INSIDE LLEWYN DAVIS follows a week in the life of a young folk singer as he navigates the Greenwich Village folk scene of 1961. Guitar in tow, huddled against the unforgiving New York winter, he is struggling to make it as a musician against seemingly insurmountable obstacles—some of them of his own making.
Stories we Tell made a splash at last year’s Telluride. Now, the official reviews are coming up roses as the film sets to open. This is a film you should know as little about as possible before seeing it. It will no doubt be one of the best films of 2013 without breaking a sweat.
It’s probably safe, at this point, to consider Polley a “Who knows what she’ll do next?” filmmaker, à la Michael Winterbottom. But Stories We Tell is so ingeniously constructed—and so nakedly intimate—that it may be a watershed. Polley has to execute a particularly delicate dance when it comes to dealing with the movie’s two significant father figures: Reticent, undemonstrative Michael, the man Polley has always considered her father, and the far more outgoing Harry Gulkin, a film producer who plays a pivotal role in this extremely tangled tale. Both men were dazzled by Diane in their youth, and neither has fully recovered from that love—although both failed to give her that elusive something she so desperately wanted out of life.
The first trailer gives you two pieces of vital info. 1) it’s distributed by The Weinstein Co. which also has Fruitvale Station. 2) it is likely to be a tearjerker. I’m not ready for how critics are going to respond to this movie. I wish we could skip that part. (more…)
I have mixed feelings about stories coming out of USA Today now that our friend and their star entertainment reporter Susan Wloszczyna is no longer working there. Nonetheless, Alexander Payne gives a brief interview about the latest chapter in his ongoing rumination on America and its imperfect inhabitants. The point of this story appears to be to get two things out of the way before lest the internet, or unsuspecting audience members, become suddenly startled. He cast Will Forte (MacGruber), and he shot it in black and white:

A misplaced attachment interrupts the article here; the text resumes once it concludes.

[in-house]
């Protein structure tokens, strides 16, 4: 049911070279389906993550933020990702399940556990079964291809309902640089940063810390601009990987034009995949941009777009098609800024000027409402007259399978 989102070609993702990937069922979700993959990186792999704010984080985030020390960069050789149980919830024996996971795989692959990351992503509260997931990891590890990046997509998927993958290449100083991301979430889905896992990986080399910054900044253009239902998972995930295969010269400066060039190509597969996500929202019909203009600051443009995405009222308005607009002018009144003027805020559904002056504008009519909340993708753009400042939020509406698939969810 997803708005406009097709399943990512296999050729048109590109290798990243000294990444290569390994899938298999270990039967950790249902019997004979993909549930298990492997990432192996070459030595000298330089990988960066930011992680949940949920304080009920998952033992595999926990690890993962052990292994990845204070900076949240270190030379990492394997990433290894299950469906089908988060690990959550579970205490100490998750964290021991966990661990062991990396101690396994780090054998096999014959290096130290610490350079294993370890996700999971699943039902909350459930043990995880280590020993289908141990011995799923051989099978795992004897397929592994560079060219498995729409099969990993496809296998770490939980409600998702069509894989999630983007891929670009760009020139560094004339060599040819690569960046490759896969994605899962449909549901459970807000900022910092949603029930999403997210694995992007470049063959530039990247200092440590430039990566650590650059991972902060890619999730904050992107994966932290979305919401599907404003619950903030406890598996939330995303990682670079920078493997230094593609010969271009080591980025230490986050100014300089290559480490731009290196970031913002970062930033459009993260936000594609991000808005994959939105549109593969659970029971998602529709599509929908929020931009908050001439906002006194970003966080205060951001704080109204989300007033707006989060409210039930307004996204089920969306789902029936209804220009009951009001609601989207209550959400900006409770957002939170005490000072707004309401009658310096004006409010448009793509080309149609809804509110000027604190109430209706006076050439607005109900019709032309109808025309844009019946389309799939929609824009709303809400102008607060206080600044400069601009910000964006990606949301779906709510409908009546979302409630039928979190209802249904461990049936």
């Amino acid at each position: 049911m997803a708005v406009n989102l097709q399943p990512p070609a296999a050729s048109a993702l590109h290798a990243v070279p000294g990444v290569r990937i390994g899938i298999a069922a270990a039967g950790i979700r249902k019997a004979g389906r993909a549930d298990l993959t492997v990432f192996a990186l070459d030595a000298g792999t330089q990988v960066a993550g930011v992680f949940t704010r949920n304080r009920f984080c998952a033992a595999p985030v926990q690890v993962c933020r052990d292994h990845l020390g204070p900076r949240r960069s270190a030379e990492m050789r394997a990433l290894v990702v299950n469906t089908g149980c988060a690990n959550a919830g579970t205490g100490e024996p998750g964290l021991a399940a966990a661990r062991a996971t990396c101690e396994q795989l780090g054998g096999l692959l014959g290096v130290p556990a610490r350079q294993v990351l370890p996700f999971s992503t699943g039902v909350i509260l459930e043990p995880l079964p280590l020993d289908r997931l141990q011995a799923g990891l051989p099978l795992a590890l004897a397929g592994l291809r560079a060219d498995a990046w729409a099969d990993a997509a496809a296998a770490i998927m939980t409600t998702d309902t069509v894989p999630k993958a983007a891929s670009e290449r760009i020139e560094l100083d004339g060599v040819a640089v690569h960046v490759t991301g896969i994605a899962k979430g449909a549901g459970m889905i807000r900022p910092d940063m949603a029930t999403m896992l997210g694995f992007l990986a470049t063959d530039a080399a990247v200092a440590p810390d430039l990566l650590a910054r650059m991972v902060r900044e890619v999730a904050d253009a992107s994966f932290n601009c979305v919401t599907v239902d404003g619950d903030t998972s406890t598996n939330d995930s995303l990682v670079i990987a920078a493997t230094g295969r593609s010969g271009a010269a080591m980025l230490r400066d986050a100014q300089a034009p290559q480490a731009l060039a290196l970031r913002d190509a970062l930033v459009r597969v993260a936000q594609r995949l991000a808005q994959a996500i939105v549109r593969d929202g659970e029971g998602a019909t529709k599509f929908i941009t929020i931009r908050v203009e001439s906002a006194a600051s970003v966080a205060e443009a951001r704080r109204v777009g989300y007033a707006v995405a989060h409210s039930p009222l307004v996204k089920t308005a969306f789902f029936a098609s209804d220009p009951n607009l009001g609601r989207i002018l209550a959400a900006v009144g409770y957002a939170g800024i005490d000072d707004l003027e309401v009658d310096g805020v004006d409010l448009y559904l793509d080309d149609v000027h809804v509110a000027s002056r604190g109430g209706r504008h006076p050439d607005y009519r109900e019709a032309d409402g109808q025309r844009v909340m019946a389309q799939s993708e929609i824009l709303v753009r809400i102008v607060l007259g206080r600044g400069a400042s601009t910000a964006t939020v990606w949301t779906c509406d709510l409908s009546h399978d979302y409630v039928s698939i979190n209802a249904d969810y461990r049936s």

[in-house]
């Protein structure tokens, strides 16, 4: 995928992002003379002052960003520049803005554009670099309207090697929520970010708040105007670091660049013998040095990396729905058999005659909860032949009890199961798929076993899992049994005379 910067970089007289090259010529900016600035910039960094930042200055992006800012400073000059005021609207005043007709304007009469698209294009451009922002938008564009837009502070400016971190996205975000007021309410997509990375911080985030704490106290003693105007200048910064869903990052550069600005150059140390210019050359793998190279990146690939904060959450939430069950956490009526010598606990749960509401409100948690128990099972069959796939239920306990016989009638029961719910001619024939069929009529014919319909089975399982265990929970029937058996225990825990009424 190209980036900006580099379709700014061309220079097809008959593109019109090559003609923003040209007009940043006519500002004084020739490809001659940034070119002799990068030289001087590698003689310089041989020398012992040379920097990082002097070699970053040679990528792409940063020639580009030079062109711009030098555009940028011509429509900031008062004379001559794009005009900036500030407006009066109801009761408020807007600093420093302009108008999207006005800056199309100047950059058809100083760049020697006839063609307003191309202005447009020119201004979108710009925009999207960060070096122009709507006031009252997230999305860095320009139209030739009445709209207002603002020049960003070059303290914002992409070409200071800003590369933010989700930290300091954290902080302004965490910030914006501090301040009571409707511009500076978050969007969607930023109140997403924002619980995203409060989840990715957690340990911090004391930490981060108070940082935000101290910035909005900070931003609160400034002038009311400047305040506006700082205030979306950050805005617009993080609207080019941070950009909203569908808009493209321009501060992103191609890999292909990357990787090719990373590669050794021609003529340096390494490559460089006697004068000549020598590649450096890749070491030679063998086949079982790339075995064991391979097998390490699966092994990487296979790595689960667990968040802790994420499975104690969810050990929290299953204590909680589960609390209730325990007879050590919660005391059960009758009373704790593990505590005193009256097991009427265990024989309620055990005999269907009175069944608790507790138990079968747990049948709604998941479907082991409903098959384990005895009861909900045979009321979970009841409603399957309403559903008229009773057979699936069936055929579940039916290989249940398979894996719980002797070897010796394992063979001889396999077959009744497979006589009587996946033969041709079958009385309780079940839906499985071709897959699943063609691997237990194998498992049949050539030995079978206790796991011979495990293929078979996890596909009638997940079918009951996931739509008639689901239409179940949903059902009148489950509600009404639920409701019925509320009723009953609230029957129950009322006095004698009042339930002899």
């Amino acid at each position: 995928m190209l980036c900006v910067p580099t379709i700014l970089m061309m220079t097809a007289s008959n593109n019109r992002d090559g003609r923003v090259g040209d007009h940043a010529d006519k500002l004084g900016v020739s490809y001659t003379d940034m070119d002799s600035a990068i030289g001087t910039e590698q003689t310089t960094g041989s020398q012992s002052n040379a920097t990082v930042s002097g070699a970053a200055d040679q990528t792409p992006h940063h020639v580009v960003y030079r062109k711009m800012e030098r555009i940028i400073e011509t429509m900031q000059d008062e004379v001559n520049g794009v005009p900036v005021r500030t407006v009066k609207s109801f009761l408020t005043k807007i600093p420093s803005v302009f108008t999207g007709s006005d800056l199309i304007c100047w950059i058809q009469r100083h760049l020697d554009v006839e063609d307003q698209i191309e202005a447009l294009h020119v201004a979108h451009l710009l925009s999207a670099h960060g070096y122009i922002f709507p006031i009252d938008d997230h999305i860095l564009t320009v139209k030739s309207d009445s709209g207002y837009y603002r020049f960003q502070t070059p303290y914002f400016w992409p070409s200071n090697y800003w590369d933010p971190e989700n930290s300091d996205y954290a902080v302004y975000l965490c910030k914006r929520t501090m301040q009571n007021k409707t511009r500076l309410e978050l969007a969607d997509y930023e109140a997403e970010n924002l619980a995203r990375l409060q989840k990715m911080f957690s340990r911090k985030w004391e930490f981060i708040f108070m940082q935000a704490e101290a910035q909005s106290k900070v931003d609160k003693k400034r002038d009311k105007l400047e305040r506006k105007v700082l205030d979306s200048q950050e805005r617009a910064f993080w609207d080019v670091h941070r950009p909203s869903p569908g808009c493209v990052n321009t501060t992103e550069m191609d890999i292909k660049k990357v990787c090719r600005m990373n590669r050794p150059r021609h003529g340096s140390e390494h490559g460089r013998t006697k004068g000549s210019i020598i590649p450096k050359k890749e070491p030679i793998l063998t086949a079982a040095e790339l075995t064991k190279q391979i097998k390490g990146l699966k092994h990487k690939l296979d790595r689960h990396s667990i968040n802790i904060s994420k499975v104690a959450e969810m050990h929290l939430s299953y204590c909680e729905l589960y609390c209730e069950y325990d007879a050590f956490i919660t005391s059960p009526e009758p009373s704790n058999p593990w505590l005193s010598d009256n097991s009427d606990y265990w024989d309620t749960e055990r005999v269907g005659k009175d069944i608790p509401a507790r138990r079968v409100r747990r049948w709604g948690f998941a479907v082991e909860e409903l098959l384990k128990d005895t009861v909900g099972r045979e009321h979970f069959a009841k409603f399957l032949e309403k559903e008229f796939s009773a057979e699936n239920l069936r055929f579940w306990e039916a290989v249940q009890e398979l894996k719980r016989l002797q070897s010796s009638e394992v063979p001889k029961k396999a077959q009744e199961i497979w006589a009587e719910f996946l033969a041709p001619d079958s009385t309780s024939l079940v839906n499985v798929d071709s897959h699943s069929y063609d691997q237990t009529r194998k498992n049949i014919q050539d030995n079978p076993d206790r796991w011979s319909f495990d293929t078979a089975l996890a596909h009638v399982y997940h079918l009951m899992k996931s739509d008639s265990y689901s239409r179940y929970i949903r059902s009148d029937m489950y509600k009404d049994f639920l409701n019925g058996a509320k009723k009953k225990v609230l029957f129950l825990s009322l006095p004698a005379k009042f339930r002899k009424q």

Payne gives little explanation as to why he shot Nebraska in black and white. “I think it’s cool. It just felt like the right thing to do.” But he explains why he made the unlikely choice of SNL and MacGruber star Forte as a “straight man.”
“Never in a million years would I have thought of him,” Payne says. “But I believed him in his audition. And there’s an appealing familiarity about him. It’s as though you went to high school with him.”
Forte was so thrilled with the dramatic role breakthrough that he even relished spending extensive time each day with Dern in a Subaru Outback.
“It was fun hanging out. He tells the best stories,” Forte says. “I could, and often did, listen to him for hours. It was priceless.”
We will get our first look at Nebraska when it shows in Cannes in a couple of weeks.
Of course, to accuse Luhrmann (who also co-wrote the screenplay with frequent collaborator Craig Pearce) of overkill is a bit like faulting a leopard for his spots. Love it or hate it, take it or leave it, this is unmistakably his“Gatsby” through and through, and as with all such carte-blanche extravaganzas (increasingly rare in this cautious Hollywood age), it exudes an undeniable fascination — at least for a while. In the notes for his unfinished final novel, “The Last Tycoon,” Fitzgerald famously wrote, “action is character,” but for Luhrmann action is production design, hairstyling, Prada gowns and sweeping, swirling, CGI-enhanced camera movements that offer more bird’s-eye views of Long Island (actually the Fox Studios in Sydney) than “The Hobbit” did of Middle-earth. Arguably, the movie reaches its orgiastic peak 30 minutes in, with the first full reveal of Gatsby himself (Leonardo DiCaprio), accompanied by an explosion of fireworks and the eruption of Gershwin on the soundtrack. Where, really, can one go from there?